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The "For Loop" Lesson is part of the full, Java Fundamentals course featured in this preview video. Here's what you'd learn in this lesson:

Angie walks through creating a program that will scan a given number of items and keep a running total. A for loop will run a specified number of times and the condition is tested before entering the loop.


Transcript from the "For Loop" Lesson

>> So now we'll get to your question. We're gonna write another program about a cashier, and this will scan a number of items and tally the cost, okay? So let's go back to our IDE. We'll write a new class called Cashier. Inside of Cashier let's go ahead and make the main method, And we'll ask them for, The number of items.

Enter the number of items you would like to scan. And then we'll import and use our scanner, And we will store the quantity in an integer variable. Okay, now I'm going to declare a variable outside of the loop, and that variable is gonna be updated while the loop runs.

So we'll say double total, we can set it to 0 to begin with. And now we're gonna make a loop that's going to run the number of times that was specified, and that sort of loop is a for loop. So we can say for, and inside a parentheses the for loop takes three small statements.

The first statement needs to initialize a counter variable basically, this is keeping track. It's an incrementor, if you will, keeping track of how many times the loop has run. We say int, it's convention to call this i for incrementor. Int i equals and you set it equal to some initial number.

Usually for loops, it's set at 0, starts at 0. It's 0 cuz it hasn't run any times yet, right? After it's run, that would be updated to 1, meaning it's run one time, all right? int i = 0, the next little small statement is the condition for running this loop.

When do you want this loop to end? I would like it to keep running as long as i is less than the quantity. When i gets equal to the quantity, that means we've run this loop the number of times they wanted us to run it, so we should stop.

And then the last little mini statement says, how do you want i to change every time that this loop is run? I want 1 to be added to i. The shortcut for this is i++. i++ is equivalent to saying i = i + 1, right? Shorthand, i++. And now, inside of this scoop we'll just run whatever we need to, right?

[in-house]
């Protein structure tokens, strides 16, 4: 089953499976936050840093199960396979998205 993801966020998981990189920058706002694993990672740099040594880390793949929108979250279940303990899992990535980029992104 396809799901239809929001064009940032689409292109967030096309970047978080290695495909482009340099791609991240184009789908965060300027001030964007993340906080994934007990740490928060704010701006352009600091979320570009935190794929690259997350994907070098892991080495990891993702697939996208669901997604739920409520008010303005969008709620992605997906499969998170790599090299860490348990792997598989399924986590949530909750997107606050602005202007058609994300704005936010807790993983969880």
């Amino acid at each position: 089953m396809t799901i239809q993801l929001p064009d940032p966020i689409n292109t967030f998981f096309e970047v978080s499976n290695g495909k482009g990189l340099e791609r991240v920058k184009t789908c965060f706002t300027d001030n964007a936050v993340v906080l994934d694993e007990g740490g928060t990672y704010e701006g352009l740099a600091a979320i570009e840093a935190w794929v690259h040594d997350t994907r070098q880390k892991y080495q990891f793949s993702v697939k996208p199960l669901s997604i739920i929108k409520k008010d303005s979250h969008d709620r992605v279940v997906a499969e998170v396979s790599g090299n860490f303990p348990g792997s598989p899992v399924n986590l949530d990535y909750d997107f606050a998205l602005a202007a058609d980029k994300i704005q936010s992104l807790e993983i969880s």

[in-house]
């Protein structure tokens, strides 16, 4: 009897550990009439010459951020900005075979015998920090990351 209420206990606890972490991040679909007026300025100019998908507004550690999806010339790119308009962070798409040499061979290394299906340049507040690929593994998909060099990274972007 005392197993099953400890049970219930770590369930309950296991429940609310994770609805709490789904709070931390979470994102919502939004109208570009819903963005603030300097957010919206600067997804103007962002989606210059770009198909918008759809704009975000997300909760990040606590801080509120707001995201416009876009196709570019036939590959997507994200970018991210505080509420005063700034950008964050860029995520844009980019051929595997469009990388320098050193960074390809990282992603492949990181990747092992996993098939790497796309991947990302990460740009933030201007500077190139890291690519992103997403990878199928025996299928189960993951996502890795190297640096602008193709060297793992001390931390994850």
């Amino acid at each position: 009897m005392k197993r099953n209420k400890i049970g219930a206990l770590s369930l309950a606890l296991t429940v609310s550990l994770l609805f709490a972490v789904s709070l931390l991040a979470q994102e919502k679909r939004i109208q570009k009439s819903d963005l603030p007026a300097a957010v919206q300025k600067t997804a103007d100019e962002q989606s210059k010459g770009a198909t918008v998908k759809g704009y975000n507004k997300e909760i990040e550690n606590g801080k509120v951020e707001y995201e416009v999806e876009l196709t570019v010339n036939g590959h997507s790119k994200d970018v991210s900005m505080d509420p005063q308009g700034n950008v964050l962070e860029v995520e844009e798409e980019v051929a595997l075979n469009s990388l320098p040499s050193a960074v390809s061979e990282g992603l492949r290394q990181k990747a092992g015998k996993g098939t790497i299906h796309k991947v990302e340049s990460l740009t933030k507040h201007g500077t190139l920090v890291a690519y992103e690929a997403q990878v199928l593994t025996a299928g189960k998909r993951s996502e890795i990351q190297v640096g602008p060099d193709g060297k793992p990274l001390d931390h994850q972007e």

So inside of here we'll ask them to enter the cost of a specific item. So this is gonna handle each item at a time. So we'll say, enter the cost of the item. Okay, and we'll read that in and we'll set that to price. This will be a new variable.

Set price, double price equals scanner.nextDouble. And now, we're going to add that to that total variable. So I wanna say total equals whatever is already in total, plus the price that we just got. And that way you accumulate this. It was key that I defined that variable total outside of the loop so that it's not overwritten to 0 every time this loop is run.

All right, once we're outside of the loop, let's go ahead and close our scanner, and print out the total. All right. How many items we're scanning? Someone give me a number, I see three.
>> Three, yeah.
>> That's a good one, right? All right, first item is five books, the second item is two.

The third item is that 7, let's say 8 for 15. So your total is 15. Questions on the for loop?
>> It seems like that's a lot of boilerplate for writing that for loop. Are there any easier ways or more shorthand ways?
>> There are additional types of for loops that we'll look into in this course, but they are more for when you're dealing with objects.

Since this is like, we don't have an object that we're looping through or anything like that. This is your best bet. All right? Okay, so some things to remember about for loops. For loops are count controlled, they're not condition controlled. So, these run a specific number of times, right?

The person told us, they have this quantity of items, and that's how many times the loop is run, all right? Remember, when we wrote that code, I didn't have to say it. Yes, I wanna run again or anything like that, it kept a count. They told us three, we said run this that many times.

After the three times, boom, it was done. It also tests the condition that we specify before the loop is run again. And then it's best to use this when you know how many times. Like you know this needs to run a specific number of times, not necessarily infinite number of times, okay?

You can nest your loops just like you can nest your decision structures. So sometimes our tasks have subtasks and those are also repetitive. And you can nest any of these types of loops together so you could have a while with a for loop inside of it or whatever.

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